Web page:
Environmental History of Coffee in Latin America

I have recently published a new overview of the environmental history of coffee in Latin America, for the Oxford Research Encyclopedia in Latin American History. The Encyclopedia has, for the time being, kindly made the article open access. You can read the full article here

Here’s the abstract:

Coffee has played complex and diverse roles in shaping livelihoods and landscapes in Latin America. This tropical understory tree has been profitably cultivated on large estates, on peasant smallholdings, and at many scales in between. Coffee exports have fueled the economies of many parts of Latin America. At first, coffee farmers cleared and burned tropical forests to make way for their farms and increase production. Early farms benefited from the humus accumulated over centuries. In Brazil, farmers treated these tropical soils as nonrenewable resources and abandoned their farms once the soils were exhausted. In smaller coffee farms along the Cordillera—from Peru up to Mexico—coffee farming was not quite as wasteful of forests and soils. In the mid-20th century, scientific innovation in coffee farming became more widespread, especially in established coffee zones that were struggling with decreasing soil fertility, increasing soil erosion, and new diseases and pests. In the 1970s, national and international organizations promoted large-scale programs to “renovate” coffee production. These programs sought to dramatically increase productivity on coffee farms by eliminating shade, cultivating high-yielding coffee cultivars, and using chemical fertilizers and pesticides. Renovation brought tremendous gains in productivity over the short term, but at the cost of added economic and environmental vulnerability over the longer term. Since the end of the International Coffee Agreement in 1989, the global coffee market has become much more volatile. New coffee pioneer fronts are opening up in Brazil, Peru, and Honduras, while elsewhere coffee production is shrinking. NGOs and coffee farmers have promoted new forms of coffee production, especially Fair Trade and certified organic coffee. Still, most coffee farms in Latin America remain “conventional” farms, using a hybrid of modern and traditional tools. Economic and environmental sustainability remain elusive goals for many coffee farmers, and the threat is likely to increase as they grapple with the effects of climate change.

On ugliness and beauty in the coffee industry: thoughts from East Coast Coffee Madness 2017

 

 

This week’s East Coast Coffee Madness in Montreal was energizing. The speakers spoke engagingly about the current state the industry, from plantation to cup. I’m still processing some of the things I heard there, but there is one theme that really stood out — the intertwined issues of beauty and ugliness.

One of the speakers, Adam Pesce from Reunion Island Coffee, discussed beautiful images that we often see in cafés; the lavish photos of farms nestled in beautiful landscapes, or portraits of happy farmers cupping ripe red beans in their hands. The coffeelands of Latin America are indeed beautiful beyond belief. But as Pesce pointed out, this beauty is deceptive. He reminded the audience “we have made coffee look beautiful, but there are also ugly parts.” And these days, this is more true than ever. Farmers — even those who produce specialty coffee — are often struggling to break even, much less earn a good livelihood. And on top of “stubbornly low prices” that plague the industry, farmers are also grappling with climate change, which has disrupted coffee farming in many different ways. Other speakers at the conference described these and other forms of ugliness in all steps of the coffee industry.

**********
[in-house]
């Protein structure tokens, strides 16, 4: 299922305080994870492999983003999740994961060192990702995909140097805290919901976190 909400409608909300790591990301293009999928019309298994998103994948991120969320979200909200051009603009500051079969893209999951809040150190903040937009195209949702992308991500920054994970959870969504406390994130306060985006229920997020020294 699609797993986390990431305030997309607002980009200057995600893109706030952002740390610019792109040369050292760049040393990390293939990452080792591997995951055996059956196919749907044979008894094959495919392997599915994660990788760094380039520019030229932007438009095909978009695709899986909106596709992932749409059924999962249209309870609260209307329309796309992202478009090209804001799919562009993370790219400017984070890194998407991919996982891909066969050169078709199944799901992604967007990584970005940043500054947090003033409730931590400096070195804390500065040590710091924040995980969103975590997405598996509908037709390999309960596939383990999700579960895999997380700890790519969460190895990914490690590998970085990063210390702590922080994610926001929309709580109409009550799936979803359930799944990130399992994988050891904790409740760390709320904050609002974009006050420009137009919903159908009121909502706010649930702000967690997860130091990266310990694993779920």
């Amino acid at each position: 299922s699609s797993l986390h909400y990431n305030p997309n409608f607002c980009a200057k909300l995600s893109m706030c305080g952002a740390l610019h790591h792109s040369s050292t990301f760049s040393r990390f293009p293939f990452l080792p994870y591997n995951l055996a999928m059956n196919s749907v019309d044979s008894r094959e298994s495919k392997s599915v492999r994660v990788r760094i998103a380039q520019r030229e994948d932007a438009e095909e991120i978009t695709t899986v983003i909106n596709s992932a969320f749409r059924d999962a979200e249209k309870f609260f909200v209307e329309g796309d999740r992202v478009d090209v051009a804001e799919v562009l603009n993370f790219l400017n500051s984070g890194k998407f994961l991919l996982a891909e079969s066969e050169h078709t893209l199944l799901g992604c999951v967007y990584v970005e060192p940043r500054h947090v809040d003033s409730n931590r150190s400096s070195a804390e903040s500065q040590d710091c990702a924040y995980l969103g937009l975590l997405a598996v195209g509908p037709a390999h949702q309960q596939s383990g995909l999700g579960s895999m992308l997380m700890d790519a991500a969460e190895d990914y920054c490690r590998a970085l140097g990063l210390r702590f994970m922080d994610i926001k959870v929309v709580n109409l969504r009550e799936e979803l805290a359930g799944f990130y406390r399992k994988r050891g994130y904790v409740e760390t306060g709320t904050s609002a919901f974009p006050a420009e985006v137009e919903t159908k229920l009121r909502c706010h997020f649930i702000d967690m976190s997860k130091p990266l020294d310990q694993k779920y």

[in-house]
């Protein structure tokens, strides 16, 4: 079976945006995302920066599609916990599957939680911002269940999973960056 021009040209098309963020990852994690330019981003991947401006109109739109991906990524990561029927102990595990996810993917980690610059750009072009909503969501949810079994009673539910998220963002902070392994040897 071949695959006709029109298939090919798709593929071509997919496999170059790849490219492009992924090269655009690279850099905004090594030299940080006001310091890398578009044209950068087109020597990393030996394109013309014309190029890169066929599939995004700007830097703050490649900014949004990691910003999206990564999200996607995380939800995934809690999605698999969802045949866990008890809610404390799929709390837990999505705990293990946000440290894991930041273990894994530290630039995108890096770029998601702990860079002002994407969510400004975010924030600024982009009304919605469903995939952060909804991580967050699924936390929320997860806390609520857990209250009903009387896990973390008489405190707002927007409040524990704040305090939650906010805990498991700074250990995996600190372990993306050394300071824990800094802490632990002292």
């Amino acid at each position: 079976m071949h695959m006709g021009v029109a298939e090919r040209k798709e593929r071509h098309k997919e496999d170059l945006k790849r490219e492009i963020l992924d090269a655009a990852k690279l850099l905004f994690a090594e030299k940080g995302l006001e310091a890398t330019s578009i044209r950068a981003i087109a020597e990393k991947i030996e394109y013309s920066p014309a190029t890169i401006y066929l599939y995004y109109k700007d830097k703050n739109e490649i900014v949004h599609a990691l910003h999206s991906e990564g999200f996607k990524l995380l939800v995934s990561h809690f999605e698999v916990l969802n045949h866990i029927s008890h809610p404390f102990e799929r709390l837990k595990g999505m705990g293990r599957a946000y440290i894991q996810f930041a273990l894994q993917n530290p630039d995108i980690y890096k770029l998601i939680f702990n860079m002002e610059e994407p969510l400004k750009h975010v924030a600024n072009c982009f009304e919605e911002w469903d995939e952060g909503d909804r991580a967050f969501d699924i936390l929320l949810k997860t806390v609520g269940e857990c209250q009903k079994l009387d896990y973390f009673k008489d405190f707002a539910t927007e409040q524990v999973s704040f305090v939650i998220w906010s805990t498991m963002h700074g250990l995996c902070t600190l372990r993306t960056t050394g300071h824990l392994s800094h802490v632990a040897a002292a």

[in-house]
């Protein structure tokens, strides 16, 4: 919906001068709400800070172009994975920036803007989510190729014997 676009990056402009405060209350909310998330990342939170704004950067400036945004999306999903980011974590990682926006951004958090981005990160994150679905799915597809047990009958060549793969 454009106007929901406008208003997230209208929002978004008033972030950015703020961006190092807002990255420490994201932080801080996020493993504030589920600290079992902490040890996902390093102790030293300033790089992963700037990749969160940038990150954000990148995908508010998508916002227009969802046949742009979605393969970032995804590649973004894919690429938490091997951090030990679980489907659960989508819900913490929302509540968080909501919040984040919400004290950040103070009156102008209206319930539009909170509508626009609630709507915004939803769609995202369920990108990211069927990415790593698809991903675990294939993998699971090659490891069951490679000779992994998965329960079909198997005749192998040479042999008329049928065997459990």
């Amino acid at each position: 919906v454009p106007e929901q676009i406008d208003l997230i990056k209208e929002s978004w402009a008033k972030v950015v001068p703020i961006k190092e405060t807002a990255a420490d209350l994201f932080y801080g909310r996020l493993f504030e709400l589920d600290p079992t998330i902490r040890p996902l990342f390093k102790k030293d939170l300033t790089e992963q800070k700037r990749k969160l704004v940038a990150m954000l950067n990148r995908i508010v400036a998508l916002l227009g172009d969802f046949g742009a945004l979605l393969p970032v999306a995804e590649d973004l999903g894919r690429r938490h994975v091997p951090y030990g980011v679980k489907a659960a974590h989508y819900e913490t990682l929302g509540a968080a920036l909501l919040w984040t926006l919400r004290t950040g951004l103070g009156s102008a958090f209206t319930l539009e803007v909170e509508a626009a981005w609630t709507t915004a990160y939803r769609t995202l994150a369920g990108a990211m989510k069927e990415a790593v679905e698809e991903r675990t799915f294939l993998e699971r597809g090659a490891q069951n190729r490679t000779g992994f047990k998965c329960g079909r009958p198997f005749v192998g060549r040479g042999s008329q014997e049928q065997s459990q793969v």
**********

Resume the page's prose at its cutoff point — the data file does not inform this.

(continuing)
On the other hand, if unquestioned beauty is a problem, unremitting ugliness can be toxic. This is something that I’m sure will resonate with almost everyone. At times, the news is almost unremittingly and uniformly grim. I am often dispirited by the volume of stories about catastrophe that come across my Facebook and Twitter feeds. This ugliness is, of course real. But one of the other speakers, Hanna Neuschwander from World Coffee Research, offered a more constructive vision of beauty. Not one that masks the ugliness, but which motivates and mobilizes people to deal with the ugliness and make the world a better place.

Neuschwander reminded us that “beauty holds our attention.” She spoke about the work that World Coffee Research — is doing to develop new varieties of coffee that are resistant to major diseases and pests; breeders are also making efforts to develop varieties that are adaptable to climate change.” Without minimizing the ugliness of the current situation, she told a beautiful story (illustrated also by a lovely video that offered a measure of hope — something more than unremitting despair. And Pesce, too, spoke not just of ugliness, but also of concrete things that people in the coffee industry could do to improve sustainability in the coffee change. We heard beautiful stories from Janice Nadworny on beekeeping as a way to help impoverished farmers diversify their incomes, and from Laila Ghambari on how to address discrimination in the coffee industry.

The challenge we have to grapple with is how to speak about and confront the ugliness in various parts of the coffee industry. Too much ugliness — even if true — produces nothing but despair. Beauty, in the form of compelling stories like the ones presented at the meeting, offer us a measure of hope.

Warning: Your Morning Cup of Coffee is in Danger

Warning – Your Morning Cup of Coffee is in Danger

Here’s a story on coffee rust and climate change from the University of Guelph’s Food Institute, based on an interview with me. My research on the rust epdemic has opened up much larger questions about coffee and environmental change over the past two centuries.